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Good evening,

 

Earlier, today, during a quite powerful storm roof tiles came off and damaged my car that was parked in front of my house where I am living as a tenant.

 

Probably the repairs will go around 100 pounds. I don't want to claim this to my car insurer because I don't want to lose my no clam bonus.

 

Do I stand any chance having the agency or the landlord cover the repairs since it's not owing this house? If yes what is the way I should follow?

 

Kind Regards

Edited by mick3y

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14 minutes ago, mick3y said:

… not owing this house



I don't understand what you mean here.

The landlord should certainly have third party insurance. You could put in a claim against the landlord and ask them to put it to their insurer.
They will probably have to put in an insurance claim anyway to have the roof repaired so they can put it as part of that.


However, if your landlord is not a decent and reasonable person, you could end up with very strained relations and you risk a revenge eviction.

Probably the best way to deal with it is to suggest that the claim for the damage to your car is lumped in with the insurance claim that they will very likely make for repairs to the roof.

And by the way you probably have an excess anyway so even if you do try to do it through your insurance, you would probably end up paying it anyway as well as losing your no claims bonus.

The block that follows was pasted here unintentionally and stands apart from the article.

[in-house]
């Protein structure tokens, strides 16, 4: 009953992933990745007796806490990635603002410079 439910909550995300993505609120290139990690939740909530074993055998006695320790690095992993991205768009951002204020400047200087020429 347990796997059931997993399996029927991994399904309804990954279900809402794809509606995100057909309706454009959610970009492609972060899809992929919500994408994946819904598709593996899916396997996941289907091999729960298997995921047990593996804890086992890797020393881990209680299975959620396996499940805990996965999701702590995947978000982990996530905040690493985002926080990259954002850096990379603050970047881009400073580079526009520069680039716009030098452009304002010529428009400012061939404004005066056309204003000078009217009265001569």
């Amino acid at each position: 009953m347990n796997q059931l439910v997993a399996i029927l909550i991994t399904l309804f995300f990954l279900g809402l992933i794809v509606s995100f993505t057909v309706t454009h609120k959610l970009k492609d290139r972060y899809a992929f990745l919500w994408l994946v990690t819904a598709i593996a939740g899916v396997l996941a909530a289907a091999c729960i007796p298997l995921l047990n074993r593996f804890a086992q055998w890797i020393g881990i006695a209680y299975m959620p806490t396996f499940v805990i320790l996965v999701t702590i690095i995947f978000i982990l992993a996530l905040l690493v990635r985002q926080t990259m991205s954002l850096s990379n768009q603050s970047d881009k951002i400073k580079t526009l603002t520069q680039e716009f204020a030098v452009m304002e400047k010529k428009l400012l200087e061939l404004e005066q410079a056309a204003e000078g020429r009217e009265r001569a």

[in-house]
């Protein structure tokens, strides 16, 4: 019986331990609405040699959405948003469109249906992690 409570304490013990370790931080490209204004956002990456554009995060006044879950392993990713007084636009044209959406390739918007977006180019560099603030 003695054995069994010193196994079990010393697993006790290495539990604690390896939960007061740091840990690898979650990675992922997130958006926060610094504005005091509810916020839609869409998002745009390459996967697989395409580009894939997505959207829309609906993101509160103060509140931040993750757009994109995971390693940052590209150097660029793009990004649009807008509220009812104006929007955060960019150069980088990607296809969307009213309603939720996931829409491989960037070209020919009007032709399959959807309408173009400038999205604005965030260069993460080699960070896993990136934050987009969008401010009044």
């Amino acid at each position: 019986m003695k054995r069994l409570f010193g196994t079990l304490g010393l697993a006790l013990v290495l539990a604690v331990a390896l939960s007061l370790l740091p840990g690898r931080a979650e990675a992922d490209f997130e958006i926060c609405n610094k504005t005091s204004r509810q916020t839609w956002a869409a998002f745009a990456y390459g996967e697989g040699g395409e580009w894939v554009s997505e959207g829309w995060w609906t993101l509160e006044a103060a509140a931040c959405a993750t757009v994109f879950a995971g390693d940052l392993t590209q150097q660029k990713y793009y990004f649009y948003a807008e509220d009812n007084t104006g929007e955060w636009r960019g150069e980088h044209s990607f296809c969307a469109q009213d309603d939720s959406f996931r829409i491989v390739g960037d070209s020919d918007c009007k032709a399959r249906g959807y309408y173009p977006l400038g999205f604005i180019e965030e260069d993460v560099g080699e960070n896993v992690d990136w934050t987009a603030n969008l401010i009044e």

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Not that straightforward.

 

Storm damage on a Car Insurance would be under the comprehensive cover, which would no doubt have an excess, so unless the repairs exceeded  excess plus like premium increases, not worth it.

 

The car damage repair cost cannot be added on to any House Insurance claim , as the Insurance will exclude damage to vehicles.  This is a standard exclusion to most House Insurance policies.

 

If you want to claim against the Buildings Insurance as a third party under the Buildings Insurance liability cover, then you will have a struggle to do so.  The Insurers will argue that there is no evidence of the roof being in a poor state of repair, so there is no negligence by the Home owner in maintaining their property.  You would need to ask the landlord for their Insurance details.

 

Unfortunately, having dealt with numerous people in your situation, they always ended up claiming on the their Car Insurance, if the repair cost made it worth it.  The Car Insurers are very unlikely to bother trying to reclaim the claim settlement back from the House Insurance, so you will lose some No claim discount entitlement.  Many people end up having to pay for the repairs out of their own pockets. 

 

 


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Yes you can claim for the damage from the owner of the property. It is a shame it is your landlord but with the caveats above will make ti twice as awkward. all down to what is forseeable and avoidable

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.

On 09/02/2020 at 18:36, mick3y said:

 

Do I stand any chance having the agency or the landlord cover the repairs since it's not owing this house? If yes what is the way I should follow?

 

Kind Regards


 No, by your own admission this was caused by the storm, not a negligent act. 

 

 

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